An Actor in Her Own LIfe

September 01, 1995|By ELLEN GOODMAN

Boston -- You might have thought the only real issue was the relationship between China and United States. The China question -- should we or shouldn't we ''reward'' them with our presence? -- dominated the Sunday talk shows.

For that matter you might have believed that the gathering of 30,000 women from some 180 countries was of importance only for its effect on American presidential politics. Journeying ever-rightward, Bob Dole said the whole event was about inflicting a ''left-wing ideological agenda'' on the world.

It wasn't until the activist women finally arrived into the chaos of -- China that the relationship between the world and its women became more than a political footnote.

The People's Republic of China is as awkward a backdrop for a women's conference as the exploding city of Cairo was for last year's population conference. Geraldine Ferraro, vice-chair of the American delegation, says that when China volunteered to host the meeting, ''they thought it would be like the Olympic Games. We'd go in, run our races, and leave.''

Instead, for all their ham-handed acts to stifle activists, the Chinese have learned how hard it is to control the message when you have democratic ''guests.'' While the government released a thousand doves in welcome, a thousand stories soared across the world about female infanticide, forced abortions and work inequality in a country that holds one-fifth of the world's women.

Nevertheless, the dirty little secret is that China ranks smack in the middle of the U.N.'s index of gender equality, just between Guyana and Syria, well below Sweden and well above Afghanistan. On this list are countries where women can't vote, where wife-murder is barely a misdemeanor, where rape is a booty of war and girls are ritually mutilated.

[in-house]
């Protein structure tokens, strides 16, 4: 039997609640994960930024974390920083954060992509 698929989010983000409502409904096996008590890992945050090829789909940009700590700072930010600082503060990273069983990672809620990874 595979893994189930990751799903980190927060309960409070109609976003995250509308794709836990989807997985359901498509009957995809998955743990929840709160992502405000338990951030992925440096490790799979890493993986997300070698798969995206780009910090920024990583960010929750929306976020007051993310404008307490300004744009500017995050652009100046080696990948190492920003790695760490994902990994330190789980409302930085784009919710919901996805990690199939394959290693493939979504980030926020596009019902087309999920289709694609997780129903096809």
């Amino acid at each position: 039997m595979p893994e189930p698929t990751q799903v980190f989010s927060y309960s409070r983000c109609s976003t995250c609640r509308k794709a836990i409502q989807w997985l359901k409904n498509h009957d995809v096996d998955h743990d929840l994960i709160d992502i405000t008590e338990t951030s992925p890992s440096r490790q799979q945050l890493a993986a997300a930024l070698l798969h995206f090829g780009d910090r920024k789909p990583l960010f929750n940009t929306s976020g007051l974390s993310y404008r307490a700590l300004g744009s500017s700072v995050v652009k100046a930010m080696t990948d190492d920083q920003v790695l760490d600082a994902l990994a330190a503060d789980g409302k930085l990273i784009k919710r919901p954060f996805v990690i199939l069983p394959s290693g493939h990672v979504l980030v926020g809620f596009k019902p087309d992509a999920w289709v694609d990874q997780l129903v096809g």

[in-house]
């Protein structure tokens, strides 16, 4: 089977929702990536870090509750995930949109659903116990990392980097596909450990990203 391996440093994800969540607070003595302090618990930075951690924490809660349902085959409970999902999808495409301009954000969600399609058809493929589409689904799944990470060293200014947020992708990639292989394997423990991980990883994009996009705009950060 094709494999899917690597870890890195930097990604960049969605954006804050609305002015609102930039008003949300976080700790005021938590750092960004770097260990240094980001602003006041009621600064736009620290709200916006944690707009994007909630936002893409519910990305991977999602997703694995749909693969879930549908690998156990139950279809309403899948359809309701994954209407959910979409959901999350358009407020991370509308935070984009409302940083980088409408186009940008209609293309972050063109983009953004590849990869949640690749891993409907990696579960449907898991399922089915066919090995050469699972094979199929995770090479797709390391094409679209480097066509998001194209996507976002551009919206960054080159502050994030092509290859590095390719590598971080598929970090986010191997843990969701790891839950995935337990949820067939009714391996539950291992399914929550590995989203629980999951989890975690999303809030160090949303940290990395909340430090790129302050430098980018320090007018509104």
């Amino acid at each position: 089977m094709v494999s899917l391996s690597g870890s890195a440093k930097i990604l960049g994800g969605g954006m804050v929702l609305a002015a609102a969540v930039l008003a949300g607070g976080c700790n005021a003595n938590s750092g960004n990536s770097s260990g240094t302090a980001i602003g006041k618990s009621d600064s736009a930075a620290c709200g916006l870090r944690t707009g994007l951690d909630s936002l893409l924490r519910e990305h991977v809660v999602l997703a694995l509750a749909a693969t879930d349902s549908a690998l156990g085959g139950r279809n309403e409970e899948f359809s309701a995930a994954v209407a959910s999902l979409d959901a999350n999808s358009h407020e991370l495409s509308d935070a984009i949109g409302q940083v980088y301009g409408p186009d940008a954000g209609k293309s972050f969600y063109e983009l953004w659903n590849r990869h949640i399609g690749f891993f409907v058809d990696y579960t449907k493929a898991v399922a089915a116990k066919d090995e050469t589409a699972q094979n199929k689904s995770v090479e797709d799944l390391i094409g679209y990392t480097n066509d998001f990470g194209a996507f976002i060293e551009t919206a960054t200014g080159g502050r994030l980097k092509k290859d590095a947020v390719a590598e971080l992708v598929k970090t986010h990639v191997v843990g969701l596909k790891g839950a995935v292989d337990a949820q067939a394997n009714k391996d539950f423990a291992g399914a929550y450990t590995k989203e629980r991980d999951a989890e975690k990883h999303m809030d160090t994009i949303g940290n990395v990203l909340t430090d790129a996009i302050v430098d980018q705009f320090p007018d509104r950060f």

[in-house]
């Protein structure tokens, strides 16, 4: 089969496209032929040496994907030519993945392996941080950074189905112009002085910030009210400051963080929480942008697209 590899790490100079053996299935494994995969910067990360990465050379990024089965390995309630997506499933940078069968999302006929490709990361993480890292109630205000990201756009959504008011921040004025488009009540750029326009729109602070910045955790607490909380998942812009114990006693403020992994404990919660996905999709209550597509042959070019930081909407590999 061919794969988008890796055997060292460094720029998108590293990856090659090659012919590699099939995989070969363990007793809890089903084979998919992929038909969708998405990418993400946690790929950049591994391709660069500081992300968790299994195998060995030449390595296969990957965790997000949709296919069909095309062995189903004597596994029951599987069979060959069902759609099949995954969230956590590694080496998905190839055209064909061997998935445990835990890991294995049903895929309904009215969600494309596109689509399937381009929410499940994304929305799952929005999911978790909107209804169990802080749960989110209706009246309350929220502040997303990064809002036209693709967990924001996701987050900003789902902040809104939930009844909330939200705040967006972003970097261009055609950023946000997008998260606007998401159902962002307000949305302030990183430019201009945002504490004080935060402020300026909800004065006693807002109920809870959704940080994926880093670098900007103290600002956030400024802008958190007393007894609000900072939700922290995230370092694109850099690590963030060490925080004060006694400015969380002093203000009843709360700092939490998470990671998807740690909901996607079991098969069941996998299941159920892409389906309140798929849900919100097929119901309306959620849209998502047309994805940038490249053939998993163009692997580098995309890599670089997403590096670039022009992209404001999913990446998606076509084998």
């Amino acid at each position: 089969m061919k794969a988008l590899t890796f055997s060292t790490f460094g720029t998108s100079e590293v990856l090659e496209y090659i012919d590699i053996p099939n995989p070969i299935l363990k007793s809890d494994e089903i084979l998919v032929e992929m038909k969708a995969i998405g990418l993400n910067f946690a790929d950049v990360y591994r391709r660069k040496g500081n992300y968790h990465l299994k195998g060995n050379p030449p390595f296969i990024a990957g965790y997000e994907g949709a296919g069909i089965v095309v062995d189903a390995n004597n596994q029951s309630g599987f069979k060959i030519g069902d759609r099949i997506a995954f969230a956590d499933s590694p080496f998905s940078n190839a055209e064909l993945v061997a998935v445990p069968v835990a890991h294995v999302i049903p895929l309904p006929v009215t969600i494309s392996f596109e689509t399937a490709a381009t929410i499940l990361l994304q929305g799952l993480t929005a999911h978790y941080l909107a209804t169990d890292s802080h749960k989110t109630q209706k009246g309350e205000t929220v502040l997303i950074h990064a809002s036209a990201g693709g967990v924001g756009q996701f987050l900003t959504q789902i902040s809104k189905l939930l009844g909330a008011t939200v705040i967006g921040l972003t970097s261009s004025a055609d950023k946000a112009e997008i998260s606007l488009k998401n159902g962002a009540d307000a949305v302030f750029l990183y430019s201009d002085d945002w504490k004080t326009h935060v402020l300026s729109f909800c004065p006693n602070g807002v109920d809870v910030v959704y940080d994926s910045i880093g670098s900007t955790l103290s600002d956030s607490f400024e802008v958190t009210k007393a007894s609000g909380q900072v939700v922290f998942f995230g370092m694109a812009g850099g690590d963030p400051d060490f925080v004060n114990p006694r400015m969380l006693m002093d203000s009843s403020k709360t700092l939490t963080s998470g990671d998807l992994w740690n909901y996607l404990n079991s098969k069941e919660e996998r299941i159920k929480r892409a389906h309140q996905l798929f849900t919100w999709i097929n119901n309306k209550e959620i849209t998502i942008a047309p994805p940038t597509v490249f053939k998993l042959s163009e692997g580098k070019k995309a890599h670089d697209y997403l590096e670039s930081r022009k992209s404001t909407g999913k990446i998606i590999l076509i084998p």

Across the globe, women make up 70 percent of the poor and two-thirds of the illiterate. There are few enough nations where women are equally educated, none where the political structure is made up of equal numbers of men and women. In the U.N. itself, Madeleine Albright is one of only five women ambassadors.

So the ''left-wing, ideological agenda'' of this two-part conference of grass-roots activists and governments is to try and push this man's world another revolution or two on its axis, making it a fairer, safer, place for women.

Officially, the U.N. goal will be to produce a document signed by government delegates that affirms universal rights and goals for all women -- no small thing for nations where gender equality is still a dangerous, modern notion. This process of change through consensus can seem agonizingly slow and cumbersome. Yet over time the interaction between activists and governments can make a difference.

Ten years ago, when the last women's conference met in Nairobi, the issues of domestic abuse and female genital mutilation were barely on the world's agenda. Two years ago in Vienna, the U.N. recognized women's rights as human rights, and violence against women was defined a violation of human rights. Just last year, the world agreed that controlling population depended on educating women.

Now in Beijing, amid the wrestling over diplomatic words, the subjects range across women's lives. The talk is about violence, about human rights abuses, about access to education and credit and medical care, about legally recognizing women as equals to men before the law, even in divorce and child custody.

No document can overhaul a culture where the right of inheritance is regarded as an assault on religious teaching or where genital mutilation is defended as a tradition. But it becomes a lever for change, a signed flag to wave before a recalcitrant government. The activists return to their grass roots carrying proof of the world's support in their suitcases like a combustible souvenir. So do the 7,000 Chinese ''observers.''

''This conference,'' says Ambassador Albright, head of the American delegation, ''deals with a woman as an actor in her own life. . . . It's about having the education she wants and marrying whom she wants and planning her family and her work. . . . It's about the whole picture of women and what we can do in the world when our talents are freed up.''

Today in China, a baby girl may still be a cause for disappointment or infanticide. Meanwhile, even in America, the most high-profile woman in political life is still the wife of a president. Everywhere you look, the ''whole picture'' of women is due for enlargement.

8, Ellen Goodman is a syndicated columnist.

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